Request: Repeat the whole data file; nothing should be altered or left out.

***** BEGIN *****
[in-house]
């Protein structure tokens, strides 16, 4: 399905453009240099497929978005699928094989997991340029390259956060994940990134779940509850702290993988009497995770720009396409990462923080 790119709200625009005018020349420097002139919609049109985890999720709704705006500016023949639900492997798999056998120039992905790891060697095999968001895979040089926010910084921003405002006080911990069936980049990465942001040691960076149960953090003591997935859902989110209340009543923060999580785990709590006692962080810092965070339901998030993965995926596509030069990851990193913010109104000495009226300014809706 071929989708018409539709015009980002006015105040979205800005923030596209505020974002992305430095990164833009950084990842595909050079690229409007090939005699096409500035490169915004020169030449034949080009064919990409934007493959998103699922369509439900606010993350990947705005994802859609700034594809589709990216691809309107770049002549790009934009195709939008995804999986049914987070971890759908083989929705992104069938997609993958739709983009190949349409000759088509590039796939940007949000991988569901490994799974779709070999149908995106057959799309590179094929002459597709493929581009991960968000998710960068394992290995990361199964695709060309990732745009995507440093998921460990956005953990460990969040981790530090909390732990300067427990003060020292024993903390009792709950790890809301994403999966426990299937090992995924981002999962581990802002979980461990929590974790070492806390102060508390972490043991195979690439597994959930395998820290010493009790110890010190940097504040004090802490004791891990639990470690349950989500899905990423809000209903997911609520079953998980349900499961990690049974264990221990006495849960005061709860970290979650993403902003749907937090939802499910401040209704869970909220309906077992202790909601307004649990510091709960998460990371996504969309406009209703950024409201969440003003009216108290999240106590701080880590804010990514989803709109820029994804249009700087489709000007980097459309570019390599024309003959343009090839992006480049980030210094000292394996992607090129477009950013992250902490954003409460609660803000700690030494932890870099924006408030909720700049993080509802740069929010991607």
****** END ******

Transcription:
[in-house]
């Protein structure tokens, strides 16, 4: 399905453009240099497929978005699928094989997991340029390259956060994940990134779940509850702290993988009497995770720009396409990462923080 790119709200625009005018020349420097002139919609049109985890999720709704705006500016023949639900492997798999056998120039992905790891060697095999968001895979040089926010910084921003405002006080911990069936980049990465942001040691960076149960953090003591997935859902989110209340009543923060999580785990709590006692962080810092965070339901998030993965995926596509030069990851990193913010109104000495009226300014809706 071929989708018409539709015009980002006015105040979205800005923030596209505020974002992305430095990164833009950084990842595909050079690229409007090939005699096409500035490169915004020169030449034949080009064919990409934007493959998103699922369509439900606010993350990947705005994802859609700034594809589709990216691809309107770049002549790009934009195709939008995804999986049914987070971890759908083989929705992104069938997609993958739709983009190949349409000759088509590039796939940007949000991988569901490994799974779709070999149908995106057959799309590179094929002459597709493929581009991960968000998710960068394992290995990361199964695709060309990732745009995507440093998921460990956005953990460990969040981790530090909390732990300067427990003060020292024993903390009792709950790890809301994403999966426990299937090992995924981002999962581990802002979980461990929590974790070492806390102060508390972490043991195979690439597994959930395998820290010493009790110890010190940097504040004090802490004791891990639990470690349950989500899905990423809000209903997911609520079953998980349900499961990690049974264990221990006495849960005061709860970290979650993403902003749907937090939802499910401040209704869970909220309906077992202790909601307004649990510091709960998460990371996504969309406009209703950024409201969440003003009216108290999240106590701080880590804010990514989803709109820029994804249009700087489709000007980097459309570019390599024309003959343009090839992006480049980030210094000292394996992607090129477009950013992250902490954003409460609660803000700690030494932890870099924006408030909720700049993080509802740069929010991607």